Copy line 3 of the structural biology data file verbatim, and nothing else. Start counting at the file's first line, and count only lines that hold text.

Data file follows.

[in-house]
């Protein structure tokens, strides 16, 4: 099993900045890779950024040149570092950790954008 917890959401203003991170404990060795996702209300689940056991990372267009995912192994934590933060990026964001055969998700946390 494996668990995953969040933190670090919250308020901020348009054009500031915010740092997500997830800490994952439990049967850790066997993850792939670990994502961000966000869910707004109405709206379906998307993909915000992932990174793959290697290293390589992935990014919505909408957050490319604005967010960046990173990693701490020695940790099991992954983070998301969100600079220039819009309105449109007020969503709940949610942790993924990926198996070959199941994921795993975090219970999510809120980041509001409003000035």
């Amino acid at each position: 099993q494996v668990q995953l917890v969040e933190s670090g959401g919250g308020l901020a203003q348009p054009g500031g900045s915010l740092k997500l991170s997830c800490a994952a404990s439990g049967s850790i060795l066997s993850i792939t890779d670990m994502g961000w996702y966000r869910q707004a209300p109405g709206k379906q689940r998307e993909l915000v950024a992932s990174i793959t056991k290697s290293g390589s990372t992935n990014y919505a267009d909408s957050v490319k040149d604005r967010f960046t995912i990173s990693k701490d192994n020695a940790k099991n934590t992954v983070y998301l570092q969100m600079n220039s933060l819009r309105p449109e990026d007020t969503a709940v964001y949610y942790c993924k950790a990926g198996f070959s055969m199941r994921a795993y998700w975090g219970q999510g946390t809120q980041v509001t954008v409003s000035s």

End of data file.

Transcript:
């Amino acid at each position: 099993q494996v668990q995953l917890v969040e933190s670090g959401g919250g308020l901020a203003q348009p054009g500031g900045s915010l740092k997500l991170s997830c800490a994952a404990s439990g049967s850790i060795l066997s993850i792939t890779d670990m994502g961000w996702y966000r869910q707004a209300p109405g709206k379906q689940r998307e993909l915000v950024a992932s990174i793959t056991k290697s290293g390589s990372t992935n990014y919505a267009d909408s957050v490319k040149d604005r967010f960046t995912i990173s990693k701490d192994n020695a940790k099991n934590t992954v983070y998301l570092q969100m600079n220039s933060l819009r309105p449109e990026d007020t969503a709940v964001y949610y942790c993924k950790a990926g198996f070959s055969m199941r994921a795993y998700w975090g219970q999510g946390t809120q980041v509001t954008v409003s000035s």